Generation (from the Latin generāre, meaning to beget), also known as procreation, is the act of producing offspring. Generation can be defined as the entire body of individuals born and living at about the same time. Each generation has its own distinct set of values that is developed from the social environment in their early years. Different generations have different values and beliefs regarding family, career, work-life balance, training and development, loyalty, gender roles, the work environment and expectations of leaders. Demographers have named the different generations around today as Veterans, Baby Boomers, Generation X, Generation Y and Generation Z.Here I’ve tried to analyze Gen X & Gen Y. GEN X The moniker Generation X was coined by Douglas Coupland, who chose the unknown variable “X” to describe a generation that defies definition.Members of Generation X are largely in their 30’s and early 40’s. On the whole, they are more ethnically diverse and better educated than the Baby Boomers. The term “Baby Boomer” is used for people who were born during the demographic post World War II baby boom i.e. between 1946-1964. Generation X commonly abbreviated to “Gen X” is the generation born after the “baby boom” ended i.e. between 1965-1981 Below are a few common characteristics of Generation X.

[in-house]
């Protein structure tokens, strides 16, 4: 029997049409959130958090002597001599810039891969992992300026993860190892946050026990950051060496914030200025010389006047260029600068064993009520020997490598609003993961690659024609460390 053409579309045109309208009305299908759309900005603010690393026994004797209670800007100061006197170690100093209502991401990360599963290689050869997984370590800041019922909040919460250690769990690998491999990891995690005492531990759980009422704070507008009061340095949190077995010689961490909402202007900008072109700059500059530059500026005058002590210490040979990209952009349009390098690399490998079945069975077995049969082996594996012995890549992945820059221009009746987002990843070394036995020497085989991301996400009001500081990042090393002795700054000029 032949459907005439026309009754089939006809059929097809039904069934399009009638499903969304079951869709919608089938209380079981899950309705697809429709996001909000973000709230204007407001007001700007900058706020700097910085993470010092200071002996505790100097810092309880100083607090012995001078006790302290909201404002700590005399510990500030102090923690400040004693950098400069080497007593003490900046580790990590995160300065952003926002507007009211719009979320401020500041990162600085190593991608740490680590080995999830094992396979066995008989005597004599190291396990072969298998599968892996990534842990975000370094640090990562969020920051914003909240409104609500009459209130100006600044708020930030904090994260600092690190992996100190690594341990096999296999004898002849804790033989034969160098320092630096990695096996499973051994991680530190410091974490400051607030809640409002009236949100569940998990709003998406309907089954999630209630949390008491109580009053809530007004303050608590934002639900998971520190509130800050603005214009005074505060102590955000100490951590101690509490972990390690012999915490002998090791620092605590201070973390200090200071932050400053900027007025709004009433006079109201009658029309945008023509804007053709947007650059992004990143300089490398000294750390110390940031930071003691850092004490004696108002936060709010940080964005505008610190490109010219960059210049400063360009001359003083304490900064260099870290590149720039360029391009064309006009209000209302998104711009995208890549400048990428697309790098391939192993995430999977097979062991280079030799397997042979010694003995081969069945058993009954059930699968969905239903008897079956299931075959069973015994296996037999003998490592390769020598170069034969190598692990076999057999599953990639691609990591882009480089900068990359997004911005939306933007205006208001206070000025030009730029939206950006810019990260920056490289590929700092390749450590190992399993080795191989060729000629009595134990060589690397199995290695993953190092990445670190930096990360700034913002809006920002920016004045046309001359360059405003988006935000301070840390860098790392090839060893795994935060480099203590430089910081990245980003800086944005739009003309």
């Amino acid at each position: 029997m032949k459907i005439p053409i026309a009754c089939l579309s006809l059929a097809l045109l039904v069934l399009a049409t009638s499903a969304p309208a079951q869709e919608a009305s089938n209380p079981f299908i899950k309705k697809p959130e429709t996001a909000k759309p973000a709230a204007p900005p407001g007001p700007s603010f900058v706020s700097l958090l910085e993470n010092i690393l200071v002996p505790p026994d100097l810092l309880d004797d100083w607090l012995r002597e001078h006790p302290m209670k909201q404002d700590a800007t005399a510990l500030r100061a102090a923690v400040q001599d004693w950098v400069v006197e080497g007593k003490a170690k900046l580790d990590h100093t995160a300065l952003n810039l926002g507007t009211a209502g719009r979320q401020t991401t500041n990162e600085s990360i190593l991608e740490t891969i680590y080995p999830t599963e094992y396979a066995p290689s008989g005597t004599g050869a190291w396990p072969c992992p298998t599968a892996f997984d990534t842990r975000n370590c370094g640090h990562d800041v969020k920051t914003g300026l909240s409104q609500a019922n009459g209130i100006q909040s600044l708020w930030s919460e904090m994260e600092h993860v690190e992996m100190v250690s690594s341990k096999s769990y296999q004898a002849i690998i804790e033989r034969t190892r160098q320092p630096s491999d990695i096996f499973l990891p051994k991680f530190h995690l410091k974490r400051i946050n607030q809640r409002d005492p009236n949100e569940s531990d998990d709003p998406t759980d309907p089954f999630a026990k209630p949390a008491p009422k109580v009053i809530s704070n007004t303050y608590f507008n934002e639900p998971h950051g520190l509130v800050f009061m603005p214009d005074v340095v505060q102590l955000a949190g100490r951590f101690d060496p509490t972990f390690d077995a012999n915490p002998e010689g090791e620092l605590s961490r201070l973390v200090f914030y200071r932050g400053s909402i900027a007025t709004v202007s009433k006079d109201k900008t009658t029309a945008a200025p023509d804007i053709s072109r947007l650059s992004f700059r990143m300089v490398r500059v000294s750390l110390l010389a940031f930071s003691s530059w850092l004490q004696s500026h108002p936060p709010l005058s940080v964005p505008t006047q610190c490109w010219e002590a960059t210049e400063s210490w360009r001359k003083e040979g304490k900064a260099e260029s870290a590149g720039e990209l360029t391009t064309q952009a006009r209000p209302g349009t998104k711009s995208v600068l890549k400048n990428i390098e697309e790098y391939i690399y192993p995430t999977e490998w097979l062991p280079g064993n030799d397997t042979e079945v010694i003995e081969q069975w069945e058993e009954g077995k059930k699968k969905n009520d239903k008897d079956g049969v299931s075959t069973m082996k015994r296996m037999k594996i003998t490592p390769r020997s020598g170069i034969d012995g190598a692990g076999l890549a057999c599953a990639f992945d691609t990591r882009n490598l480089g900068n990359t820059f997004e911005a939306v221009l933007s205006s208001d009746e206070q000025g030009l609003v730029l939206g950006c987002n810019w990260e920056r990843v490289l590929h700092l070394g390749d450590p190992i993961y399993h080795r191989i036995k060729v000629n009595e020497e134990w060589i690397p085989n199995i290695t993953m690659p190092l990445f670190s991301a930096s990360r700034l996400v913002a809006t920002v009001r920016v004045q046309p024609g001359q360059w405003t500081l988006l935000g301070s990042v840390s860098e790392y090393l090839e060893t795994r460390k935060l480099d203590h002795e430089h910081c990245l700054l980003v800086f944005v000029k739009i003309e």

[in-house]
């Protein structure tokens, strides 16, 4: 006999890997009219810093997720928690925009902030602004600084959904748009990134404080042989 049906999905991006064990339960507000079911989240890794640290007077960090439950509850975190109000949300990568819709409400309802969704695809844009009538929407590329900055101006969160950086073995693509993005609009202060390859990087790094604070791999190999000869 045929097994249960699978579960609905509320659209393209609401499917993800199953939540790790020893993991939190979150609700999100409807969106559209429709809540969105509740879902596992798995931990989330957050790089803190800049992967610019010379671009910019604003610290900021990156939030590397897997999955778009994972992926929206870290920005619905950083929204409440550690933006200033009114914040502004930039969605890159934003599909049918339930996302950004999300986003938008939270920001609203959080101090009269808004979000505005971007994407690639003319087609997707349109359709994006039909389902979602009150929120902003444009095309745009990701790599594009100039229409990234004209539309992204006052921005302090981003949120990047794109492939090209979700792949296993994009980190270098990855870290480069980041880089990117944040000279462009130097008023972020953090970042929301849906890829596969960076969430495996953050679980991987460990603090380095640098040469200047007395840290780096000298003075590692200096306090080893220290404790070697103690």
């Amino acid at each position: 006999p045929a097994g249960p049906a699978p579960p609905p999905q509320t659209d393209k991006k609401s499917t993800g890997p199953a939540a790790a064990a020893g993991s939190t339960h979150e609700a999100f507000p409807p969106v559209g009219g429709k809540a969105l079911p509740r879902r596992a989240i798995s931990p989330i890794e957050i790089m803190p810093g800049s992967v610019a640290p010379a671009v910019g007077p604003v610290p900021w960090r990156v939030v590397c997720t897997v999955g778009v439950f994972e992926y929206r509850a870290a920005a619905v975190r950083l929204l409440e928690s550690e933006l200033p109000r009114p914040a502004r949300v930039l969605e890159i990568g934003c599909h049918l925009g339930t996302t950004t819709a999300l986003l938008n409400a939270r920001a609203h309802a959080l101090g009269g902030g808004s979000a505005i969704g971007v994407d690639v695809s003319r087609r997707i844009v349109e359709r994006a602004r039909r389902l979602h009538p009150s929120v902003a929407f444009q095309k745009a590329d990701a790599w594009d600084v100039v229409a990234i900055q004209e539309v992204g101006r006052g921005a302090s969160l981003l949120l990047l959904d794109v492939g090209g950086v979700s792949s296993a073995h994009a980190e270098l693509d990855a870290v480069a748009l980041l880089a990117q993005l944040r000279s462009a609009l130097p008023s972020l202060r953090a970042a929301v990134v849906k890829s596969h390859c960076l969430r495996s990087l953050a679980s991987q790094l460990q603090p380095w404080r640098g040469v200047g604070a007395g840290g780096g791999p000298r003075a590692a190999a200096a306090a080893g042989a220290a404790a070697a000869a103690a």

Individualistic: Generation X came of age in an era of two-income families, rising divorce rates and a faltering economy. Women were joining the workforce in large numbers, spawning an age of “latch-key” children. As a result, Generation X is independent, resourceful and self-sufficient. In the workplace, Generation X values freedom and responsibility. Many in this generation display a casual disdain for authority and structured work hours. They dislike being micro-managed and embrace a hands-off management philosophy. Technologically Adept: The Generation X mentality reflects a shift from a...
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